Daesh has targeted border crossings and nearby locations on the Syrian side of the border. The Turkish government have said that Daesh was responsible for the 12 January 2016 attack in Istanbul in which 10 foreign tourists were killed, the 19 March attack in which 4 foreign tourists were killed, the 1 May attack in Gaziantep in which 2 police officers were killed and the 28 June attack on Istanbul Airport in which more than 40 people were killed.
There’s a domestic terrorist presence in the south east of the country including in Van, Bitlis, Bingol, Elazig, Mus, Batman, Erzincan, Diyarbakir and Agri provinces. In December 2012 talks began between the Turkish Government and the Kurdish aligned PKK (proscribed as a terrorist group in the UK), during which the PKK observed a ceasefire. However, following the Suruc bombing on 20 July 2015, the ceasefire ended when the PKK killed 2 Turkish police officers.
15 August is the anniversary of the first PKK attack against Turkish government installations. Historically, this anniversary date has prompted an escalation of violence by the PKK and other splinter groups. Since the end of July 2015 there has been an intensive period of violent incidents in Turkey’s south-east and eastern provinces. The vast majority of these incidents have been PKK attacks on Turkish security forces, their premises and vehicles, in which many members of the armed forces and police have been killed and injured. There have also been attacks on infrastructure (eg oil pipelines, dams) and incidents in which civilians have been affected. The government has responded with arrests of PKK suspects in Turkey and air-strikes on PKK positions in northern Iraq.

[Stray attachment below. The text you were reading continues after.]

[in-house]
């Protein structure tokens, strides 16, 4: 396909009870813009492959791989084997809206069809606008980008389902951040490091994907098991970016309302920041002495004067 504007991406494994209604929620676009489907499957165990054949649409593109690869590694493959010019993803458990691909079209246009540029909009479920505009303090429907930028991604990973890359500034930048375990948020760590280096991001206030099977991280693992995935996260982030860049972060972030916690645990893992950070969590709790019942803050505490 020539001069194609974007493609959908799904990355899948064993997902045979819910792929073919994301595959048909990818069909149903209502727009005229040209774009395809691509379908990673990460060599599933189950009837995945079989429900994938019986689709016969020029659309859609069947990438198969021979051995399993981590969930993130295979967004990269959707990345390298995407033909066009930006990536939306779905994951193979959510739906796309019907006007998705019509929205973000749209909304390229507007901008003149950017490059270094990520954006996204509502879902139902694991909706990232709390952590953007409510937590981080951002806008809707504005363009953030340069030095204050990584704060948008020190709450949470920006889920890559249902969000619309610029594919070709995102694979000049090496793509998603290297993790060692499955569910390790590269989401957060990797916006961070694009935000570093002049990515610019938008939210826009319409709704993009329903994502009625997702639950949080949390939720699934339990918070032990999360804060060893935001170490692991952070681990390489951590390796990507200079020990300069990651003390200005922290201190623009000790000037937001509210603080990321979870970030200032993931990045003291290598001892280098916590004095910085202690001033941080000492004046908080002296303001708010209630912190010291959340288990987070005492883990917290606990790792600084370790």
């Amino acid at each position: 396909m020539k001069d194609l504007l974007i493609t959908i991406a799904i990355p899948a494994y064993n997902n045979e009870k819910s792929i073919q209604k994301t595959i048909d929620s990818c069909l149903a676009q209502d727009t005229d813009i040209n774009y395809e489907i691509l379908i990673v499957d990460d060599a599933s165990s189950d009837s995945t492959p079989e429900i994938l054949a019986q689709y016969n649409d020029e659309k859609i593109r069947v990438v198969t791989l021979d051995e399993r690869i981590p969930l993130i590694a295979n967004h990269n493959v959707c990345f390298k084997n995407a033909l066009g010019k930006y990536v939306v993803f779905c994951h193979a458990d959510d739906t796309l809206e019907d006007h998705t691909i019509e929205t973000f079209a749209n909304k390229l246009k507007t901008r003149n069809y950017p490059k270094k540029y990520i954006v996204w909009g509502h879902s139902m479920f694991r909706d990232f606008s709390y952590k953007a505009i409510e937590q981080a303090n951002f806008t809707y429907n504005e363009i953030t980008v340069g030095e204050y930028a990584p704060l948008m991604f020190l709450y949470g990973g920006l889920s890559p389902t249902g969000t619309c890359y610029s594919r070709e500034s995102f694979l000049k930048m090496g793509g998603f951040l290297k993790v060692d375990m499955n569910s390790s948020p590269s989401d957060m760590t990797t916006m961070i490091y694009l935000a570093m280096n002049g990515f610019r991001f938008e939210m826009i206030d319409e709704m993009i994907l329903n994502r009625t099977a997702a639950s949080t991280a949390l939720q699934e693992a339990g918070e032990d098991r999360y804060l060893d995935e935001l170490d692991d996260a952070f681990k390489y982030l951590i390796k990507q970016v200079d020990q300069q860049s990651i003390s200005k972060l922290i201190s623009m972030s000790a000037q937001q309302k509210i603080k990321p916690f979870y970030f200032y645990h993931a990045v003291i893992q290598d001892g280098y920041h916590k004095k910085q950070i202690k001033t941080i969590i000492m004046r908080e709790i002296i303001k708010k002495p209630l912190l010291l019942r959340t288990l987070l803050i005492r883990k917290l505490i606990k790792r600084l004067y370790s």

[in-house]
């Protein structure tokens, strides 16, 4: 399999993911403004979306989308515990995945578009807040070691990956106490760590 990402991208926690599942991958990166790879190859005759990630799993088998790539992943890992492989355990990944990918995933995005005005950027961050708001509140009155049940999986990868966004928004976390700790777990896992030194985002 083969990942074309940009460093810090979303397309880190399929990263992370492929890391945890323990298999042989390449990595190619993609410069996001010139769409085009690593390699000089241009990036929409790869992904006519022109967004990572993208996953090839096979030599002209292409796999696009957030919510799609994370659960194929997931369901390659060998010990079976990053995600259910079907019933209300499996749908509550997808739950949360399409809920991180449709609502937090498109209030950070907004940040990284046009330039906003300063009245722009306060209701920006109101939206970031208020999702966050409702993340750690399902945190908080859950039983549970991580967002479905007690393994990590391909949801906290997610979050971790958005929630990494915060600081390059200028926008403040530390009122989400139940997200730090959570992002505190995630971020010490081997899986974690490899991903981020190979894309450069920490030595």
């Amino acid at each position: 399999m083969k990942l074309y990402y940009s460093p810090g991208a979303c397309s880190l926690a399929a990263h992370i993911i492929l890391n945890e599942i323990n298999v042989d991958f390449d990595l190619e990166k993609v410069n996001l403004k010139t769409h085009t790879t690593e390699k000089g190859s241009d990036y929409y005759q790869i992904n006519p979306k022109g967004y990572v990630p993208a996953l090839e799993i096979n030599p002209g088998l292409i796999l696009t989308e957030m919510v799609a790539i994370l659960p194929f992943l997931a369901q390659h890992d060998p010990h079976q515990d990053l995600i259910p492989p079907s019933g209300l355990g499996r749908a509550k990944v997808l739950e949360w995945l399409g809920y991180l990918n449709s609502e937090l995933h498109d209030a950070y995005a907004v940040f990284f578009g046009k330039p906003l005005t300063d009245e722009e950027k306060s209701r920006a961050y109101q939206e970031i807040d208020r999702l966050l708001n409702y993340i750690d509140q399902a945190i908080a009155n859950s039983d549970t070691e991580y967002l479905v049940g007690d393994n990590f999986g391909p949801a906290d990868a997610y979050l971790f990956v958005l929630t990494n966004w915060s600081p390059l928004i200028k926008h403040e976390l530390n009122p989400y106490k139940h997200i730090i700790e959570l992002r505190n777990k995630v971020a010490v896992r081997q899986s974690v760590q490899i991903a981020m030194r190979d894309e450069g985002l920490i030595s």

The anti-western, far left, proscribed terrorist group, THKP/C-Acilciler (Turkish People’s Liberation Party/Front) and the linked DHKP/C (Revolutionary People’s Liberation Front) remain active, and launched a series of attacks in Istanbul in 2015 targeting the Turkish police and judiciary. The DHKP/C attacks have mainly targeted the Turkish authorities and US diplomatic missions.
Between approximately 30 March and 20 April, there are several dates significant to the DHKP/C, starting with the 30 March anniversary of their founding which may have been linked to previous attacks. 19 December is also recognised as an important date around which the DHKP/C may be active.
Methods of attack have included armed assaults, suicide bombings, car bombings and rocket attacks and improvised explosive devices left in refuse bins, crowded areas and on public transport. Be vigilant, monitor media reports and keep up to date with the travel advice.